Tuesday, 3 May 2011

London: 'Sun breaking through fog'

I did this version of Claude Monet's Houses of Parliament, Sun breaking through fog (1904)
He used to live in Lower Norwood, not far from where we used to live in Penge. ( seperated by a couple of generations!). The Houses of Parliament were one of his favourite. He did a series of 8 painting, all on the same size canvas, since they were the same view from window. But all very different. His last, more impressionist painting is startling for its more liberal, less literal use of colour. And that certainly suits me ! Mine is but a pale reflection of a part of his picture. But it is still evocative of London and the Thames.

It also evoked T S Elliot's poem about his journey to London, part of his 'Choruses from the Rock' Collected Poems 1909-1935 (97) The poem remains a wonderful reflection on the relevance of the Church, in the City, in the suburbs and in the country ......

I journeyed to London, to the timekept City,

Where the River flows, with foreign flotations.

There I was told: we have too many churches,

And too few chop-houses. There I was told:

Let the vicars retire. Men do not need the Church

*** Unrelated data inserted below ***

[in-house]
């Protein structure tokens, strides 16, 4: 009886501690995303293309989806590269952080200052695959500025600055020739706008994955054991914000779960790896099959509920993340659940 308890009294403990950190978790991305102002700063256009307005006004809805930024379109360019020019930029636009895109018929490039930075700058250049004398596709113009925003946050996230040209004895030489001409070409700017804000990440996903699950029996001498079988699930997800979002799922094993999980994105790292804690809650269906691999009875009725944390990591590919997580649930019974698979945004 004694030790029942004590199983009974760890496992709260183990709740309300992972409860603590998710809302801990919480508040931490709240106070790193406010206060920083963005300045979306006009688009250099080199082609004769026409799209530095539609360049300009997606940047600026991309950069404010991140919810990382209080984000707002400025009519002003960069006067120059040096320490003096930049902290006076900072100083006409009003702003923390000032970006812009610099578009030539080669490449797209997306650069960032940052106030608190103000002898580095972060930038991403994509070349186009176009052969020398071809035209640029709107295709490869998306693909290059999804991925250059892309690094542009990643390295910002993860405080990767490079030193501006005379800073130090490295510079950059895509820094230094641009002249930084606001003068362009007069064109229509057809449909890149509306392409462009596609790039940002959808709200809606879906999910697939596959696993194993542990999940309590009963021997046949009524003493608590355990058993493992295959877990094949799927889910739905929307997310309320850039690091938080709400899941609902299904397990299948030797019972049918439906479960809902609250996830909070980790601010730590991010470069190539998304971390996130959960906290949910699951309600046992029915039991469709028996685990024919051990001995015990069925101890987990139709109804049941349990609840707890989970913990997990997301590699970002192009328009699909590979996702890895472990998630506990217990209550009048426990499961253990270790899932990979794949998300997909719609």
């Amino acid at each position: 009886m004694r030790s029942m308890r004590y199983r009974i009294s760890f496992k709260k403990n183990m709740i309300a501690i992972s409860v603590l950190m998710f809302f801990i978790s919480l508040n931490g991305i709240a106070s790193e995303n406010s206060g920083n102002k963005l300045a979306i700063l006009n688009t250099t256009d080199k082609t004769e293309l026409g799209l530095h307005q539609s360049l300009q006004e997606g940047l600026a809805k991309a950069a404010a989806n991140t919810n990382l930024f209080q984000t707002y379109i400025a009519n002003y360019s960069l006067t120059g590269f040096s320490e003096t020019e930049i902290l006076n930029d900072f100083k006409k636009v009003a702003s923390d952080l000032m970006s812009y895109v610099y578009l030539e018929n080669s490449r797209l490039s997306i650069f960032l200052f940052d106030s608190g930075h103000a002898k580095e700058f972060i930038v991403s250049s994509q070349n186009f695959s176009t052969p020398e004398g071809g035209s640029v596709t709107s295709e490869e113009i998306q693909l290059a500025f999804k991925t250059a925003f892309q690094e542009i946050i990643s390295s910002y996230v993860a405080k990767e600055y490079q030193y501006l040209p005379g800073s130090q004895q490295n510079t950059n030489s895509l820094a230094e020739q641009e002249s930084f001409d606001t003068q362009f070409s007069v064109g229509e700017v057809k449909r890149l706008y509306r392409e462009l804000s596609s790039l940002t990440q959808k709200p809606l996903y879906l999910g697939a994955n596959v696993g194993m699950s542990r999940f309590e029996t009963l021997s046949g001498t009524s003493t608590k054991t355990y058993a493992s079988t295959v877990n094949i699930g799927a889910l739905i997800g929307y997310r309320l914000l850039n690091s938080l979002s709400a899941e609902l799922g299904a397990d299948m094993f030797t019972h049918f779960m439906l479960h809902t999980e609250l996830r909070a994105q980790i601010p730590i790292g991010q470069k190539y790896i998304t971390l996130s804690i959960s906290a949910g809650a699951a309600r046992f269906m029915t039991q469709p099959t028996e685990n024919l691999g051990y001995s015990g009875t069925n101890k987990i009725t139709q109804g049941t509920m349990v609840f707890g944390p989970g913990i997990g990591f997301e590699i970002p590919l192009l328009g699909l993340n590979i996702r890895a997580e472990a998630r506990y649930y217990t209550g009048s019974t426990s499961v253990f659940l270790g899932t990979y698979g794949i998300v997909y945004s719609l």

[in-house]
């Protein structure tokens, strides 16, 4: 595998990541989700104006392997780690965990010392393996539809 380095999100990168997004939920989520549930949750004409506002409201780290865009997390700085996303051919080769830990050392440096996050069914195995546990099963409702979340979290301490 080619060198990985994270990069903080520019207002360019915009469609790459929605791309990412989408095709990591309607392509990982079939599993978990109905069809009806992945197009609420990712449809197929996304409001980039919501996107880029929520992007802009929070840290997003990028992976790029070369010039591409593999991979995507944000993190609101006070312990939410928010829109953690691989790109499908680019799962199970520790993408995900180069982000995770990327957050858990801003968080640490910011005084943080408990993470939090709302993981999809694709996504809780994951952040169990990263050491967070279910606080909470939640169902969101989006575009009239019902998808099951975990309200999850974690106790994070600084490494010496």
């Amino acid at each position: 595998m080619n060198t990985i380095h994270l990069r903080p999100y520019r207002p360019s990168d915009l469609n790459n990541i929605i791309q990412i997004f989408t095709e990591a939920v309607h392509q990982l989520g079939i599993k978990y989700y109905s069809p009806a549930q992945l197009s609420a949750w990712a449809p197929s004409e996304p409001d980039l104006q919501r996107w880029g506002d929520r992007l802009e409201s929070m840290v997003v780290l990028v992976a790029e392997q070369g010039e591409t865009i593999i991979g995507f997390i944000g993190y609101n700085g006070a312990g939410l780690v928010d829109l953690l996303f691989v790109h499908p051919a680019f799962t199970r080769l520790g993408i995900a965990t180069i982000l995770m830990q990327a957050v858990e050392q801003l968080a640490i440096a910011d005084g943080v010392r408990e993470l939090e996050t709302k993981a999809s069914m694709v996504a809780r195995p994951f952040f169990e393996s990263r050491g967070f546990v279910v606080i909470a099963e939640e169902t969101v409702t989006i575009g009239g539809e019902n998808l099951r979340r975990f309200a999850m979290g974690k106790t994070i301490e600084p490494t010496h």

In the place where they work, but where they spend their


In the City, we need no bells:

Let them waken the suburbs.

I journeyed to the suburbs, and there I was told:

We toil for six days, on the seventh we must motor

To Hindhead, or Maidenhead.

If the weather is foul we stay at home and read the papers.

In industrial districts, there I was told

Of economic laws.

In the pleasant countryside, there it seemed

That the country now is only fit for picnics.

And the Church does not seem to be wanted

In country or in suburbs; and in the town

Only for important weddings.

Given the Royal Wedding this week the last line seemed particularly pertinent. And it was a Very Important Wedding. The Nation seems to want the Church then ... for State occasion and National functions. Mind you I did like the pagentry and bits of the service - the reading from Romans 12: 1-2, 9-18 and the talk by the Bishop of London

I attended another, family wedding this week in the country, in Pembrokeshire in S Wales. Whilst it took place in a URC Chapel, it was effectively a secular wedding. The singing was superb and lots of fun. With popular songs like 'I'm a Believer (The Monkeys)' and 'That's Amore' (Dean Martin) The congregation put their heart and soul into it. And a lot of imagination had gone into the poems and readings. It was a great wedding .... but God hardly got a mention. And that felt somehow empty.

I suppose it was a 'more liberal use of colour' which I enjoyed... But as in the Monet painting, I continue to look for Sun breaking though that fog.........

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